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Dividing Assets (House) After Common-Law Split

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  • Dec 11th, 2009 5:07 pm
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Newbie
Jan 3, 2007
25 posts
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Dividing Assets (House) After Common-Law Split

Hello.

My common-law partner and I are separating. :( Earlier this year we purchased a house, which is in both of our names. I intend to stay in the house and continue paying the mortgage by myself.

I know that if an asset is in both of our names, then we are each entitled to half of its value. Therefore I need to ‘pay off’ my partner.

Here are my questions:

1. How do we determine the value of our house? Would it simply be the price we paid for it?
2. How is the remaining amount owed on the house (mortgage) taken into account?
3. Given that my after-tax income has consistently been 4-5X my partner’s, how can I make the split fairer in recognizing my greater contribution toward the purchase of the house?
4. Can we legally divide the asset (house) without each having to hire lawyers?

Thanks in advance for any help.
25 replies
Member
Feb 19, 2008
415 posts
4 upvotes
bc
anville wrote:
Dec 9th, 2009 5:59 pm
Hello.

My common-law partner and I are separating. :( Earlier this year we purchased a house, which is in both of our names. I intend to stay in the house and continue paying the mortgage by myself.

I know that if an asset is in both of our names, then we are each entitled to half of its value. Therefore I need to ‘pay off’ my partner.

Here are my questions:

1. How do we determine the value of our house? Would it simply be the price we paid for it?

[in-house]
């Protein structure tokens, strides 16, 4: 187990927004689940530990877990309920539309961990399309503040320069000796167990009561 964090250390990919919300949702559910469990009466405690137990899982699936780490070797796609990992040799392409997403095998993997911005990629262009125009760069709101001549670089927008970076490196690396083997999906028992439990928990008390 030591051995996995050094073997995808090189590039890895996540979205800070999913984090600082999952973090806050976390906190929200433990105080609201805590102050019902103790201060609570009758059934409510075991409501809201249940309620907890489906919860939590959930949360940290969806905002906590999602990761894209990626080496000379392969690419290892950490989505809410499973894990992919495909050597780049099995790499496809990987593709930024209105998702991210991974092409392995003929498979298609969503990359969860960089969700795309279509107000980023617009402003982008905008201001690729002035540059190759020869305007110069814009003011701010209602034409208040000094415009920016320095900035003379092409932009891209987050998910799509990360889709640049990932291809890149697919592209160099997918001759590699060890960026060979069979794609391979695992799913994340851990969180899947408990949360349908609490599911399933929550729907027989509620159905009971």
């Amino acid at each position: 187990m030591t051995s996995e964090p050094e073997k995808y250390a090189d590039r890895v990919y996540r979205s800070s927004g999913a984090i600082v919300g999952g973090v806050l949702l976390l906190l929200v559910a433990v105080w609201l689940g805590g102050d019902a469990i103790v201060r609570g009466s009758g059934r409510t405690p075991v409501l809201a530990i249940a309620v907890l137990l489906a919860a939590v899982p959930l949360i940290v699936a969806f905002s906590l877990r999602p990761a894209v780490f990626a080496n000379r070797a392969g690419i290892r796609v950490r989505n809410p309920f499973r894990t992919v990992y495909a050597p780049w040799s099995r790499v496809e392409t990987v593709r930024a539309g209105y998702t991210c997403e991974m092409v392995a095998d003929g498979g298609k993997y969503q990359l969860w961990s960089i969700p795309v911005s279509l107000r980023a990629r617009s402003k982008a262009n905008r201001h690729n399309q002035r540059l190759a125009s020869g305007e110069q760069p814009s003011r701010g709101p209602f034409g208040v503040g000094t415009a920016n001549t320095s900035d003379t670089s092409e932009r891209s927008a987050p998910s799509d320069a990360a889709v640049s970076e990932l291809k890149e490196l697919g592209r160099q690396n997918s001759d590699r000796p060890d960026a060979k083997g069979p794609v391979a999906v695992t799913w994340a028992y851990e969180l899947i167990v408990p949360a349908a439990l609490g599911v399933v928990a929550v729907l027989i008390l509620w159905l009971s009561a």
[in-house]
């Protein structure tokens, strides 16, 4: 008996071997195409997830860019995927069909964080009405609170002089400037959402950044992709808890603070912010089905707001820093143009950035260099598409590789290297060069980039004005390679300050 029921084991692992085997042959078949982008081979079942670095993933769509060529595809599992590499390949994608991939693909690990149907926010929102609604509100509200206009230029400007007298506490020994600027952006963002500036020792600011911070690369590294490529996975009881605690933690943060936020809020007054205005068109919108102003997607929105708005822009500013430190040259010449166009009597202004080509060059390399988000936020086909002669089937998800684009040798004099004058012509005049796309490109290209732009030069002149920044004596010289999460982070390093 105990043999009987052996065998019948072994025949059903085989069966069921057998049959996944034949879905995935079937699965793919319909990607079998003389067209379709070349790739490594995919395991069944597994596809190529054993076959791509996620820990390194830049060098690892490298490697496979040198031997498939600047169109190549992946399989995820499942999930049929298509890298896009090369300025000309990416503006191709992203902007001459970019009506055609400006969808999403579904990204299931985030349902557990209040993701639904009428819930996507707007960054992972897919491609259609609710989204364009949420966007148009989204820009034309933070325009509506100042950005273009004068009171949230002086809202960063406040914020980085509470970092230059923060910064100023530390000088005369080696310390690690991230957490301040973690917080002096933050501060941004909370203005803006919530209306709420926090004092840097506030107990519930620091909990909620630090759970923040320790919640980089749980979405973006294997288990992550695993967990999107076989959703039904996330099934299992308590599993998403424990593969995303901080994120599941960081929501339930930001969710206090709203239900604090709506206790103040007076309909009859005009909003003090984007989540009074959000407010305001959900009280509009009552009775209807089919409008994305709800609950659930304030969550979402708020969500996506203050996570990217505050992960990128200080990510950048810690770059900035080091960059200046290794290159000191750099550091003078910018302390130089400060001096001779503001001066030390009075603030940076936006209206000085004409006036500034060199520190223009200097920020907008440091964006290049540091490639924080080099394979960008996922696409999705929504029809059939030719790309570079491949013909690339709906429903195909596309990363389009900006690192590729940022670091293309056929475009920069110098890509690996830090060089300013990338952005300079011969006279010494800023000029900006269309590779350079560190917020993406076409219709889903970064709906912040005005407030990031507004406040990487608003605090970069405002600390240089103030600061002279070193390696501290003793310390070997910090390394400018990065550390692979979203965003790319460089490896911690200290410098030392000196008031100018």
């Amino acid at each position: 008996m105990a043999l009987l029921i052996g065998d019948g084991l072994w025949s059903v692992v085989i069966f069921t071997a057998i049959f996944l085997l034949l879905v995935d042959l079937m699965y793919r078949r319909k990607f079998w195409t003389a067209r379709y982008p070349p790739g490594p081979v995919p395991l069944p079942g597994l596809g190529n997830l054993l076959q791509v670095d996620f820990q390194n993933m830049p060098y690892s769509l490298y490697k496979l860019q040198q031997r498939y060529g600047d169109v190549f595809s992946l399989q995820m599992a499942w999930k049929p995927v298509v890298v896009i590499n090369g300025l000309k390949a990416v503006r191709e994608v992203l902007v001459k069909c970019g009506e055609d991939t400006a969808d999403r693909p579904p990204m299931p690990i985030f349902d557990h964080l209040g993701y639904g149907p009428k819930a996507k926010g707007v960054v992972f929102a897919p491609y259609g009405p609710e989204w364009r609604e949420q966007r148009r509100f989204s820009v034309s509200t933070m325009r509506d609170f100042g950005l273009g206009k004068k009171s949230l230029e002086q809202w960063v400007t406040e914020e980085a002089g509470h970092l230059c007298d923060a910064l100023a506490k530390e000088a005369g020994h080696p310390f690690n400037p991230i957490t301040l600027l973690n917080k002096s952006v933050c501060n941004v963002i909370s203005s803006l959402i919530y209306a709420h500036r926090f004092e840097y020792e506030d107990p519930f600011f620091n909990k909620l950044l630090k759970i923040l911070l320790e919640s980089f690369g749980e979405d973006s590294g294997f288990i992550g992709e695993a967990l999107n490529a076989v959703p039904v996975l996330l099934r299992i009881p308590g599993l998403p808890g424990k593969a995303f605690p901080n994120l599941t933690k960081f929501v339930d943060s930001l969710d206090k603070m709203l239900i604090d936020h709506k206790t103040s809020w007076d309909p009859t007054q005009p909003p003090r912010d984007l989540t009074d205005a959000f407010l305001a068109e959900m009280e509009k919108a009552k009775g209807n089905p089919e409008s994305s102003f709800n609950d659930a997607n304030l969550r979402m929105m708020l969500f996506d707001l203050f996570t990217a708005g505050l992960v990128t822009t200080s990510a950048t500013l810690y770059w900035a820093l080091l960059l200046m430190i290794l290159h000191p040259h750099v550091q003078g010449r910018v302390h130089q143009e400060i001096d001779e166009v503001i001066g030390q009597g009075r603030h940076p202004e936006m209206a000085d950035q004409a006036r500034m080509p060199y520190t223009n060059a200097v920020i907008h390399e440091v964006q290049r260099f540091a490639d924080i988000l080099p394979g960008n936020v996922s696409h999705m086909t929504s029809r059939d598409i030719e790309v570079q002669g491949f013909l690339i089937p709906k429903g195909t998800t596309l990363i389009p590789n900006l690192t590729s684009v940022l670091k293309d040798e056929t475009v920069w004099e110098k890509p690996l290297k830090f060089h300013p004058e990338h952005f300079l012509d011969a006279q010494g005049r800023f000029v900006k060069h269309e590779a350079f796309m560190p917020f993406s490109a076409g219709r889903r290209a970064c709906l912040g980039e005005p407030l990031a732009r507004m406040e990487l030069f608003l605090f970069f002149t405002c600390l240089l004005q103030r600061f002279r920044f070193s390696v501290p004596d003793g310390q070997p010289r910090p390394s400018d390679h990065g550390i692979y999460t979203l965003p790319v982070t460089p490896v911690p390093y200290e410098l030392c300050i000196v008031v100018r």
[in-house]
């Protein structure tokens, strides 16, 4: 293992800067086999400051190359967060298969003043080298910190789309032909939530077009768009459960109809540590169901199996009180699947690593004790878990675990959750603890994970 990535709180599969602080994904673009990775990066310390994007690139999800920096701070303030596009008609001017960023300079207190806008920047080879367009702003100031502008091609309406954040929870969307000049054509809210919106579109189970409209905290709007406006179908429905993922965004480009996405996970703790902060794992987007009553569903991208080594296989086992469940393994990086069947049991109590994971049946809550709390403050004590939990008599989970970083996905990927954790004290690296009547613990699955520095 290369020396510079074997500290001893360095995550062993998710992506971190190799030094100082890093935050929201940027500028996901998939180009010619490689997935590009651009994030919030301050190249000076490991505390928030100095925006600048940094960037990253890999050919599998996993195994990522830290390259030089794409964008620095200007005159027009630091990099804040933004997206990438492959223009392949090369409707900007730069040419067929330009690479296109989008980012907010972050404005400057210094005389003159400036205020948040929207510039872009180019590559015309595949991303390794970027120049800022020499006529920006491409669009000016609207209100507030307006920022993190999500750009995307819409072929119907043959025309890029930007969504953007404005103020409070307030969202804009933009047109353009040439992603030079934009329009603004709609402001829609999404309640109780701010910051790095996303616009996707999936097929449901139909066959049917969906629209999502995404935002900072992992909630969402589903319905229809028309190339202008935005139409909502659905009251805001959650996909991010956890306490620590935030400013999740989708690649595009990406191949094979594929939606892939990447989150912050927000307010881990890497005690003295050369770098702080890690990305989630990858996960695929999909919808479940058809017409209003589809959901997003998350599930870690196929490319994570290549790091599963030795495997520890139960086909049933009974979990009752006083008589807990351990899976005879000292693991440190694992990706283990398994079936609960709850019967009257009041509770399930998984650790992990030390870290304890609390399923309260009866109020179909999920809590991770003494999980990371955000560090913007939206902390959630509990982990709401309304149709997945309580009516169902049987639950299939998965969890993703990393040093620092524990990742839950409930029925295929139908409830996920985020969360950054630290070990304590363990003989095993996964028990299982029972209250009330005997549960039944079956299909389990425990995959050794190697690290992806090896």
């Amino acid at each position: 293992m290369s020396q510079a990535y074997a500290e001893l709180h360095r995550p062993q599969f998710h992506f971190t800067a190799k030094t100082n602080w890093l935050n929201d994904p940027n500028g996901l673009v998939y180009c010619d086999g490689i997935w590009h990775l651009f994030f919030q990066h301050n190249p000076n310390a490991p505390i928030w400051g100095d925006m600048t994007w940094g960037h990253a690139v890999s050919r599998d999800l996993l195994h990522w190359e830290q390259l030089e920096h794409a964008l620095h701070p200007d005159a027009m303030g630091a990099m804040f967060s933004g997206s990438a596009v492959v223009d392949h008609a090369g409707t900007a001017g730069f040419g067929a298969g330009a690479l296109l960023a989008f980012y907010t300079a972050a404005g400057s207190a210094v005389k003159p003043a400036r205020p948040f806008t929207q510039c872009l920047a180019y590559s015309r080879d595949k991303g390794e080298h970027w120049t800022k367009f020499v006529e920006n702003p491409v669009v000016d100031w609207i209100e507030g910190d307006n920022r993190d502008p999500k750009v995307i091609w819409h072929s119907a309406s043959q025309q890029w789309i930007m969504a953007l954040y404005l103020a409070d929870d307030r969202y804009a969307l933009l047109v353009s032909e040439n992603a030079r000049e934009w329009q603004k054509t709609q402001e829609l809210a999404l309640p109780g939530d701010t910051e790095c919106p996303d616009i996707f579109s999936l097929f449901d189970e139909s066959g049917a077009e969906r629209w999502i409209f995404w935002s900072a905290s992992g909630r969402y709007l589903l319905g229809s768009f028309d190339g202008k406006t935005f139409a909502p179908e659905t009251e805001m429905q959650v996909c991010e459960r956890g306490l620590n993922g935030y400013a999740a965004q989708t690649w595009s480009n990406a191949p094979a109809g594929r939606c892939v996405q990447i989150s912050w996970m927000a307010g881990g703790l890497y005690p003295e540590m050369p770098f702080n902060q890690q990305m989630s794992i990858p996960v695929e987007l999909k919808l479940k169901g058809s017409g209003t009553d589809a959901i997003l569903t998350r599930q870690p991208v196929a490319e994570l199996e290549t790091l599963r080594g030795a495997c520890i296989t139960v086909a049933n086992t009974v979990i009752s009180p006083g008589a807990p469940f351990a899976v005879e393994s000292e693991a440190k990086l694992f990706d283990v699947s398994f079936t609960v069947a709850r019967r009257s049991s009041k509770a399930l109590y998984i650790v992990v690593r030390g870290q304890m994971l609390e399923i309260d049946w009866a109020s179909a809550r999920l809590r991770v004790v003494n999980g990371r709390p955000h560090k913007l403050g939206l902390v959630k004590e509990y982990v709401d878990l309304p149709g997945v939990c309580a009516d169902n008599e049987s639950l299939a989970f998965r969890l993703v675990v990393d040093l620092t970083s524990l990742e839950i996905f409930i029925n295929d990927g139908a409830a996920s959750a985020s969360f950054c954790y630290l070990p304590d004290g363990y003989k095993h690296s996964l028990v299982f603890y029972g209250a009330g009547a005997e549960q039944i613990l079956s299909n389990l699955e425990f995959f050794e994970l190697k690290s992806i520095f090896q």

2. How is the remaining amount owed on the house (mortgage) taken into account?
3. Given that my after-tax income has consistently been 4-5X my partner’s, how can I make the split fairer in recognizing my greater contribution toward the purchase of the house?
4. Can we legally divide the asset (house) without each having to hire lawyers?

Thanks in advance for any help.
Wouldn't you get an assessment, subtract the mortgage, and split the difference? Seperation of assets would depend on length of cohabitation, province of residence, etc.
Deal Addict
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Jan 11, 2004
4539 posts
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Victoria
In BC and I bet most of Canada common law partnerships mean NOTHING. You do not have to split anything 50-50 at all. So I would just make sure you get as much as possible. Split all debts 50-50 and take all the assets. There's no difference between this and normal bf-gf breakups. No court proceedings no lawyers needed other than your real estate situation.
[OP]
Newbie
Jan 3, 2007
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Additional info: I'm in Ontario, and was in the common-law relationship for >11 years.
Thanks for replies so far.
Member
Feb 19, 2008
415 posts
4 upvotes
bc
dealguy2 wrote:
Dec 9th, 2009 6:19 pm
In BC and I bet most of Canada common law partnerships mean NOTHING. You do not have to split anything 50-50 at all. So I would just make sure you get as much as possible. Split all debts 50-50 and take all the assets. There's no difference between this and normal bf-gf breakups. No court proceedings no lawyers needed other than your real estate situation.